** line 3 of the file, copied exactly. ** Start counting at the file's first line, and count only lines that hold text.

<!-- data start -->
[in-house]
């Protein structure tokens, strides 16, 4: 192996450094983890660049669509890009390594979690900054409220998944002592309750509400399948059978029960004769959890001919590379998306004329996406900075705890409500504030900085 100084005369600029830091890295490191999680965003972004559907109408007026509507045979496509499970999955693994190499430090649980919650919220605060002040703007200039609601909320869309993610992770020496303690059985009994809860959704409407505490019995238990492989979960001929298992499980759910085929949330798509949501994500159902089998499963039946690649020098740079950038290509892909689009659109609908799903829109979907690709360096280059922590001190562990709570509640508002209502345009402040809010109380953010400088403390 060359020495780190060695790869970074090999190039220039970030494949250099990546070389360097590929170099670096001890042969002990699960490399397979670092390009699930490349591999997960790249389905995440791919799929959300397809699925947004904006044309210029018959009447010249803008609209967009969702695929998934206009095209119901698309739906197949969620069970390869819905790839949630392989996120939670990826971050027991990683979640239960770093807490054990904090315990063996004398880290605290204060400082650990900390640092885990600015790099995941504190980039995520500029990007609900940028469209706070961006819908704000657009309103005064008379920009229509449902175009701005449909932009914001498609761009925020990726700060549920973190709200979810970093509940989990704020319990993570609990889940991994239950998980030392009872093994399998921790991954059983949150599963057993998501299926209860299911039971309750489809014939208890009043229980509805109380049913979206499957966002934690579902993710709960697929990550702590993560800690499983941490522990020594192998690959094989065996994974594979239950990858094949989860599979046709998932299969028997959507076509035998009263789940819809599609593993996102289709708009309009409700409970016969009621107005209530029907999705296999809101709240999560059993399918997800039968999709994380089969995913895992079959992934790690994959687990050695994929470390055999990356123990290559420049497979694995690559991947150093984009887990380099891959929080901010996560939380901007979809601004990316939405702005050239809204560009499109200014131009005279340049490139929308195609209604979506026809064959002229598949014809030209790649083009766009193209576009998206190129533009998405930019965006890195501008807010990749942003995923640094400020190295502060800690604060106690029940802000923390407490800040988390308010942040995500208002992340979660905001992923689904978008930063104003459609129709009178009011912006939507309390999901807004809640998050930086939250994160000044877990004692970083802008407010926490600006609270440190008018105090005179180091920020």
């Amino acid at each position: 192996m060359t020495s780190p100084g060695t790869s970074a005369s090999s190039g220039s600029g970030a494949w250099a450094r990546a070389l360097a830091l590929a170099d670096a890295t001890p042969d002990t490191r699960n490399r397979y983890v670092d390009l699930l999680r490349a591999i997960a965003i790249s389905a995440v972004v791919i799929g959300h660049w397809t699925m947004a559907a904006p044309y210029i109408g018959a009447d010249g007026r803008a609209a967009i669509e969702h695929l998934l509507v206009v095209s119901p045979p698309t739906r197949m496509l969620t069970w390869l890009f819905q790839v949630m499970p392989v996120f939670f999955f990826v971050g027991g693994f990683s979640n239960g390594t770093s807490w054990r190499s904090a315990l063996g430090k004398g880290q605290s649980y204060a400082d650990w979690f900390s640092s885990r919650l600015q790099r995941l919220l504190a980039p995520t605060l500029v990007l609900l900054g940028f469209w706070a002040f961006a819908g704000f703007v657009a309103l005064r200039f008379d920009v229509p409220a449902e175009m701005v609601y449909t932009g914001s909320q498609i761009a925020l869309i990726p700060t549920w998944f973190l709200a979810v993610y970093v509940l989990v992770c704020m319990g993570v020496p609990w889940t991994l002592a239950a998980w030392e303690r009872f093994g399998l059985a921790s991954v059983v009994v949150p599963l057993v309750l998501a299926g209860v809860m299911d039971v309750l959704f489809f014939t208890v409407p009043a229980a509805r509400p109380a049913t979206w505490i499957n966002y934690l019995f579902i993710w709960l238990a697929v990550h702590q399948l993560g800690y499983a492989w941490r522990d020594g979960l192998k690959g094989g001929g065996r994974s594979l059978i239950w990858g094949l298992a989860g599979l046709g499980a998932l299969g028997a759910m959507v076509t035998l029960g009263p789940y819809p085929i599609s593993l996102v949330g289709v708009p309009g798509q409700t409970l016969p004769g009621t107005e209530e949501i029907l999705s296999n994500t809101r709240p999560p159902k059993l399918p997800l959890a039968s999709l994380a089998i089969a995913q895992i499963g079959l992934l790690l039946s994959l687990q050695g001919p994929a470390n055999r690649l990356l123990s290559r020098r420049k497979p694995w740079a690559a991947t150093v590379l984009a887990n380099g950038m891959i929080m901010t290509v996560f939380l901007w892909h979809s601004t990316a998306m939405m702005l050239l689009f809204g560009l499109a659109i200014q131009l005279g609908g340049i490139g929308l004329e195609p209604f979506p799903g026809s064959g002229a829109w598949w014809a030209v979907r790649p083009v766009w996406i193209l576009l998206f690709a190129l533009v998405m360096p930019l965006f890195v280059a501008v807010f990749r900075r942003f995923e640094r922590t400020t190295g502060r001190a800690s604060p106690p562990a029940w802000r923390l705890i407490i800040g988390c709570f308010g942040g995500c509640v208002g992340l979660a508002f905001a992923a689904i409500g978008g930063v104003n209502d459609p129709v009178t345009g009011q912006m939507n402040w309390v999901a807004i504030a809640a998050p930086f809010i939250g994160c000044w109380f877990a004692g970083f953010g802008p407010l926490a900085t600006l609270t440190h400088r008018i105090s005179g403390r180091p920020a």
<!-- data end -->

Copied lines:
């Amino acid at each position: 192996m060359t020495s780190p100084g060695t790869s970074a005369s090999s190039g220039s600029g970030a494949w250099a450094r990546a070389l360097a830091l590929a170099d670096a890295t001890p042969d002990t490191r699960n490399r397979y983890v670092d390009l699930l999680r490349a591999i997960a965003i790249s389905a995440v972004v791919i799929g959300h660049w397809t699925m947004a559907a904006p044309y210029i109408g018959a009447d010249g007026r803008a609209a967009i669509e969702h695929l998934l509507v206009v095209s119901p045979p698309t739906r197949m496509l969620t069970w390869l890009f819905q790839v949630m499970p392989v996120f939670f999955f990826v971050g027991g693994f990683s979640n239960g390594t770093s807490w054990r190499s904090a315990l063996g430090k004398g880290q605290s649980y204060a400082d650990w979690f900390s640092s885990r919650l600015q790099r995941l919220l504190a980039p995520t605060l500029v990007l609900l900054g940028f469209w706070a002040f961006a819908g704000f703007v657009a309103l005064r200039f008379d920009v229509p409220a449902e175009m701005v609601y449909t932009g914001s909320q498609i761009a925020l869309i990726p700060t549920w998944f973190l709200a979810v993610y970093v509940l989990v992770c704020m319990g993570v020496p609990w889940t991994l002592a239950a998980w030392e303690r009872f093994g399998l059985a921790s991954v059983v009994v949150p599963l057993v309750l998501a299926g209860v809860m299911d039971v309750l959704f489809f014939t208890v409407p009043a229980a509805r509400p109380a049913t979206w505490i499957n966002y934690l019995f579902i993710w709960l238990a697929v990550h702590q399948l993560g800690y499983a492989w941490r522990d020594g979960l192998k690959g094989g001929g065996r994974s594979l059978i239950w990858g094949l298992a989860g599979l046709g499980a998932l299969g028997a759910m959507v076509t035998l029960g009263p789940y819809p085929i599609s593993l996102v949330g289709v708009p309009g798509q409700t409970l016969p004769g009621t107005e209530e949501i029907l999705s296999n994500t809101r709240p999560p159902k059993l399918p997800l959890a039968s999709l994380a089998i089969a995913q895992i499963g079959l992934l790690l039946s994959l687990q050695g001919p994929a470390n055999r690649l990356l123990s290559r020098r420049k497979p694995w740079a690559a991947t150093v590379l984009a887990n380099g950038m891959i929080m901010t290509v996560f939380l901007w892909h979809s601004t990316a998306m939405m702005l050239l689009f809204g560009l499109a659109i200014q131009l005279g609908g340049i490139g929308l004329e195609p209604f979506p799903g026809s064959g002229a829109w598949w014809a030209v979907r790649p083009v766009w996406i193209l576009l998206f690709a190129l533009v998405m360096p930019l965006f890195v280059a501008v807010f990749r900075r942003f995923e640094r922590t400020t190295g502060r001190a800690s604060p106690p562990a029940w802000r923390l705890i407490i800040g988390c709570f308010g942040g995500c509640v208002g992340l979660a508002f905001a992923a689904i409500g978008g930063v104003n209502d459609p129709v009178t345009g009011q912006m939507n402040w309390v999901a807004i504030a809640a998050p930086f809010i939250g994160c000044w109380f877990a004692g970083f953010g802008p407010l926490a900085t600006l609270t440190h400088r008018i105090s005179g403390r180091p920020a």